Guided knife sharpeners

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Guided knife sharpeners

Postby deanmm56 » Sat Oct 07, 2017 12:39 pm

Hello all,

I'd like to hear the pros and cons from people that use guided knife sharpeners such as Lanky, Apex, and Wicked Edge, and of course any others that might be worthy to buy.

While I have no problem hand honing a knife I think the guided systems offered would produce a much sharper blade.

Any insight to a really great product would be helpful.


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Re: Guided knife sharpeners

Postby mrwatch » Sat Oct 07, 2017 1:50 pm

I do not own the ones you mentioned. But I would like to know how to properly use my crock sticks. I have a couple for scissors but I seem to do better with my one inch belt sander for large ones. Iv'e watched a man use the scary sharp method for wood plane blades at the senior's center wood shop. I prefer my large vintage Norton tri hone with a jig for those.

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Re: Guided knife sharpeners

Postby treefarmer » Sat Oct 07, 2017 1:51 pm

In my opinion, there are many variables when it comes to sharpening a blade. The type of steel, the shape of the blade, the original angle, all these things seem to dictate what type of sharpening system to use. It probably comes down to what system we are the most comfortable. I've got a box full of whet rocks, a Lansky set, a Worksharp machine, quartz light cores, and several ceramic sharpening devices.

Recently I've been using a 2 stage Crock Stick device with very satisfactory results. I suppose it should be classed as a "guided knife sharpener". It has a "course" and a "fine" set of rods that plug into a wooden base at different angles, the thing works very well for me.

I must not forget to mention finishing up a blade on my Monark strop with its' "course" and "fine" strips. The course strip is boar hide, the fine or smooth strip is horse hide. There is also a Dexter steel that is handy when tuning up a blade in the middle of a big job like lots of meat or veggies.
Have I muddied the water sufficiently?


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Re: Guided knife sharpeners

Postby just bob » Sat Oct 07, 2017 2:52 pm

I have had mixed results trying to use a stone. I bought a Lansky at a yard sale for $10 and consider it to be idiot proof knife sharpening. It is easy to set up and use. Gives a great edge in less than 5 minutes.
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Re: Guided knife sharpeners

Postby KnifeSlinger#81 » Sat Oct 07, 2017 4:07 pm

I have a lansky and an edge pro apex, the edge pro is so much better than the lansky there's no reason for me to use the lansky anymore. My favorite thing about guided sharpeners is the consistency, especially when setting a bevel. I mix it up which blades I sharpen on the edge pro or freehand. The only real con I can think of with the guided sharpeners is it's more difficult (sometimes impossible) to sharpen very small or very large blades, but your average pocket knife is no problem.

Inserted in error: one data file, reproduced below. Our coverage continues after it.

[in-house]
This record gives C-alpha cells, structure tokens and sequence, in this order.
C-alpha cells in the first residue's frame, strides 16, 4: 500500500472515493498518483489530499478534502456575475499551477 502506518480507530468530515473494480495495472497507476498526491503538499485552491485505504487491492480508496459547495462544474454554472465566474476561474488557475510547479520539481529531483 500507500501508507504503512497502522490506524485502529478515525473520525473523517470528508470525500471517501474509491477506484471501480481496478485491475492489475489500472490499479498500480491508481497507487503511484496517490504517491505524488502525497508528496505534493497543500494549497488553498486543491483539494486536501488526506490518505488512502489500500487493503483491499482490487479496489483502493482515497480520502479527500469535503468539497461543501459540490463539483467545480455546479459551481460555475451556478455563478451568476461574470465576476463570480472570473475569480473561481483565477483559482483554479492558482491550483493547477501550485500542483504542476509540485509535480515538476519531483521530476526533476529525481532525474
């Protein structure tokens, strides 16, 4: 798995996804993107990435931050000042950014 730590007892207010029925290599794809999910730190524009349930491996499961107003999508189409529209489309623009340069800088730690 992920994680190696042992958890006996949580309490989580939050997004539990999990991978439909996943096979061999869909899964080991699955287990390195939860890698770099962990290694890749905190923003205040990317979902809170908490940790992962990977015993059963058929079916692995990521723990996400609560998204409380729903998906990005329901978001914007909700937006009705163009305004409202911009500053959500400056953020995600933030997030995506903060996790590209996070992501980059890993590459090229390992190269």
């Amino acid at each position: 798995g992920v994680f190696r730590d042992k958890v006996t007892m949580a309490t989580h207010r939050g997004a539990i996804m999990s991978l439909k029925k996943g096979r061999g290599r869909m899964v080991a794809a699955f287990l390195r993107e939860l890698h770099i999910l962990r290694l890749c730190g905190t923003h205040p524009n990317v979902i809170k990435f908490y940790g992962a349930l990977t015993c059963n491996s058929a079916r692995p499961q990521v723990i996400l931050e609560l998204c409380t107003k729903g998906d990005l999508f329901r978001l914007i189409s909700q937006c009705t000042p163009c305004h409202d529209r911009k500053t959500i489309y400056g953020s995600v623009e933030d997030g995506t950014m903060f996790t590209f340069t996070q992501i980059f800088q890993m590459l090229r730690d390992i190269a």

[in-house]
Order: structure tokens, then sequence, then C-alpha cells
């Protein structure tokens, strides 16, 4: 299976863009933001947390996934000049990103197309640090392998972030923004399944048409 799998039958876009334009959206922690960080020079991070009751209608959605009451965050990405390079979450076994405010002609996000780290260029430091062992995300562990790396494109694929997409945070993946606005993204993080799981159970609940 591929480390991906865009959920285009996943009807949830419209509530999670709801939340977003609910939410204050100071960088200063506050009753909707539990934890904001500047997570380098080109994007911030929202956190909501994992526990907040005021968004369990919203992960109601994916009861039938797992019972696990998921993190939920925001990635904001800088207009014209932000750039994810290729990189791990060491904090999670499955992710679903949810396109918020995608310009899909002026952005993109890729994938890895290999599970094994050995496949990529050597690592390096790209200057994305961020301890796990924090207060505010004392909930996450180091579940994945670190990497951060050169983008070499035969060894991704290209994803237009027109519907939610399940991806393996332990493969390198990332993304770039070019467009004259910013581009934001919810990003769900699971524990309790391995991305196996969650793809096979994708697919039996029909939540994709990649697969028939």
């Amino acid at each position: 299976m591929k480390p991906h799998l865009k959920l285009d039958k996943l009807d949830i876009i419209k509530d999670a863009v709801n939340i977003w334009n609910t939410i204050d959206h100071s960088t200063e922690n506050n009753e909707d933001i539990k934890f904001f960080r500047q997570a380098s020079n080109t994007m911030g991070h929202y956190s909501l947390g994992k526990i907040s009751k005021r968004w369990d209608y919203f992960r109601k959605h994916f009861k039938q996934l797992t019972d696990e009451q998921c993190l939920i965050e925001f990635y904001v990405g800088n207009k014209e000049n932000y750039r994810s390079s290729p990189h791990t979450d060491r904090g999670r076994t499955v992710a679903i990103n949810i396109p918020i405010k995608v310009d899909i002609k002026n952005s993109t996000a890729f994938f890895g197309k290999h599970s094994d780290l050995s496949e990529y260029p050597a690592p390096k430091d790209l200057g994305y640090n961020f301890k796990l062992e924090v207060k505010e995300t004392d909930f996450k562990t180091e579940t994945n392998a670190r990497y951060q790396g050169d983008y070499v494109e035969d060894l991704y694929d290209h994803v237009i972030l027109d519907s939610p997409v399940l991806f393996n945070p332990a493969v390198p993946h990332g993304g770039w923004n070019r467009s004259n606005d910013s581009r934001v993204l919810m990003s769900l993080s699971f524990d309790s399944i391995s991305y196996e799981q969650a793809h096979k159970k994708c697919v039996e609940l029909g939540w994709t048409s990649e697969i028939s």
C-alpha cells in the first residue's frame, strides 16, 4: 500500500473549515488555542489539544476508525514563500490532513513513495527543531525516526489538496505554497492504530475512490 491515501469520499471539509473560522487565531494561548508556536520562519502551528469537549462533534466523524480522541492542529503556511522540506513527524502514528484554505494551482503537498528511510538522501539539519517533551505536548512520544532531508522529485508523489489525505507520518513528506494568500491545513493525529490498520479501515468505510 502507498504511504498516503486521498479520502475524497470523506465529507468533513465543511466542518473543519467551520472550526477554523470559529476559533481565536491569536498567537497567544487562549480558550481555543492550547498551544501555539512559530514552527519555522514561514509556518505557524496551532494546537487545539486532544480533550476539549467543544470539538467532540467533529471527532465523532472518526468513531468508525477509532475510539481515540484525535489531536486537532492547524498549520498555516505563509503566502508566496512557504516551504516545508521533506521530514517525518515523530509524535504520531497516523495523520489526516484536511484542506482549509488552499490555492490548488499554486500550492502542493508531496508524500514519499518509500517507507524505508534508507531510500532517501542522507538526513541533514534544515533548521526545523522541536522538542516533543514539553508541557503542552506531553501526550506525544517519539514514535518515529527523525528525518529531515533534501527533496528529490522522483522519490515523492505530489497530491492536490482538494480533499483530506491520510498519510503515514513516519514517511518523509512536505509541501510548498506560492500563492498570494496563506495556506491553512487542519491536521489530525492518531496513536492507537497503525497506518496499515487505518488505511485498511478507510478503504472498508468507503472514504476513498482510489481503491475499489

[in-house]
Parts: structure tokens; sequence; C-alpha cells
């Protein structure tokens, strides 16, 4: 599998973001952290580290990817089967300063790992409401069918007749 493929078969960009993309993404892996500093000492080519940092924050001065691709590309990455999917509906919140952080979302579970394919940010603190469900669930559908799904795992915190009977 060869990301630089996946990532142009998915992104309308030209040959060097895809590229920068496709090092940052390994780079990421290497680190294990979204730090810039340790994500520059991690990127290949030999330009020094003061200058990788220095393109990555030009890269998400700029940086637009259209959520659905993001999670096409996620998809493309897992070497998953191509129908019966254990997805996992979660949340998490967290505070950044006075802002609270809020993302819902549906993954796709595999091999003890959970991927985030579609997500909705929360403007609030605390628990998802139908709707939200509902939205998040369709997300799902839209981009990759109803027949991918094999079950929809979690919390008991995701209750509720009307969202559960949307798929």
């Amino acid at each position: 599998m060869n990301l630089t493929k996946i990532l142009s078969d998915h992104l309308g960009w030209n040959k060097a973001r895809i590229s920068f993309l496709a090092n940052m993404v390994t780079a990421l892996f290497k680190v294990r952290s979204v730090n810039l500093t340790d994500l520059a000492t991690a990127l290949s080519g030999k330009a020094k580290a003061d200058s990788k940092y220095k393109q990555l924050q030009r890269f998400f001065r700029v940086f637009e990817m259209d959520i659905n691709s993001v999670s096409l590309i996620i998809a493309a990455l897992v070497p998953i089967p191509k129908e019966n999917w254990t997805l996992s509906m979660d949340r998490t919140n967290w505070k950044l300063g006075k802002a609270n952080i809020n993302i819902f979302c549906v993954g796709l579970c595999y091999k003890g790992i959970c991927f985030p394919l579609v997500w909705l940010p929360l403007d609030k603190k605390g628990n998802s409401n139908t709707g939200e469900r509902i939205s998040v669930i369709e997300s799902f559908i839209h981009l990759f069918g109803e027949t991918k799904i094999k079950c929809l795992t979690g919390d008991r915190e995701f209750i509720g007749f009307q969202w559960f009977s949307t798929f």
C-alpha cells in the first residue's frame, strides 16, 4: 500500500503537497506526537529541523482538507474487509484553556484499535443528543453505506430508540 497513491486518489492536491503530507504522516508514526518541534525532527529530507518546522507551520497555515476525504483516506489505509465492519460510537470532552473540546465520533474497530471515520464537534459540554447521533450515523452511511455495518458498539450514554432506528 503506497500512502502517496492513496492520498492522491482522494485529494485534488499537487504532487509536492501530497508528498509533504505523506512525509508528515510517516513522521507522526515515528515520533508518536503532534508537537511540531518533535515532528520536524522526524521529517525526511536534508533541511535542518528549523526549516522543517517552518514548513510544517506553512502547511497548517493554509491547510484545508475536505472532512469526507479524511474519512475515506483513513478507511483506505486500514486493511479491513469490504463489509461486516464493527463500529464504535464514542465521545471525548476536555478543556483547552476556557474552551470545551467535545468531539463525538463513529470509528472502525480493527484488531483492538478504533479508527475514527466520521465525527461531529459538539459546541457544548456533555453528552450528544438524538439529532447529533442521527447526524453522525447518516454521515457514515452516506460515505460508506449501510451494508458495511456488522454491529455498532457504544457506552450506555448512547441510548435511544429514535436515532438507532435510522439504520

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Re: Guided knife sharpeners

Postby Railsplitter » Sat Oct 07, 2017 4:13 pm

I've been getting good results with the Work Sharp Guided Sharpener. In my opinion, it's more like a hybrid guided/freehand unit because the guides only set the angle at the beginning of the stroke and it's up to the user to maintain that angle throughout the stroke. The guides can be removed for freehand sharpening which is the way I've been using it lately but the guides were helpful at first to get the muscle memory necessary to maintain the desired angle.

The reason that I like this product so much is that it solves one of the biggest issues I always used to have with sharpening. Maintaining the correct angle at the blade tip.

The Work Sharp has a feature that they call the Pivot Response System. As the edge of the blade begins to curve toward the tip, the stone holder pivots to compensate for the change in angle. I was a bit skeptical about it until I used it and discovered that it actually works and isn't just a gimmick. A very simple yet effective solution to a problem that many people have with sharpening.

Here's a link to the product and a pic of my own. ... ystem.html
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Re: Guided knife sharpeners

Postby terryl308 » Sat Oct 07, 2017 4:21 pm

Well here is what I use, a wicked edge and a Norton mulltistone set up. I really like the wicked edge but it is probably too expensive for the part time knife guy. (around $400). It is adjustable for degrees and comes with 3 sets of diamond stones, 400-600 grit , 800-1000 , and a set of leathers. I also rely on the old Norton multi stone outfit that I've used for 15 years. It is a hand operation, no jigs, so it takes a little time to get the angle right. I have replaced the fine India stone with a soft Arkansas stone, so it has a med, course, and the arky. Practice and patience is the key. Also use the Russell steel and a large round crock stick. ::handshake:: Terry
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Re: Guided knife sharpeners

Postby XX Case XX » Sat Oct 07, 2017 4:54 pm

For my good knives, I use a "Dan's Whetstone" by hand. For my EDC or thrasher knives I don't care about, I use a "Work Sharp" Ken Onion Edition. The Work Sharp is great for a fast edge on my junker knives and just about any other non-expensive bladed items. It's very easy and you can buy extra belts on eBay and Amazon.

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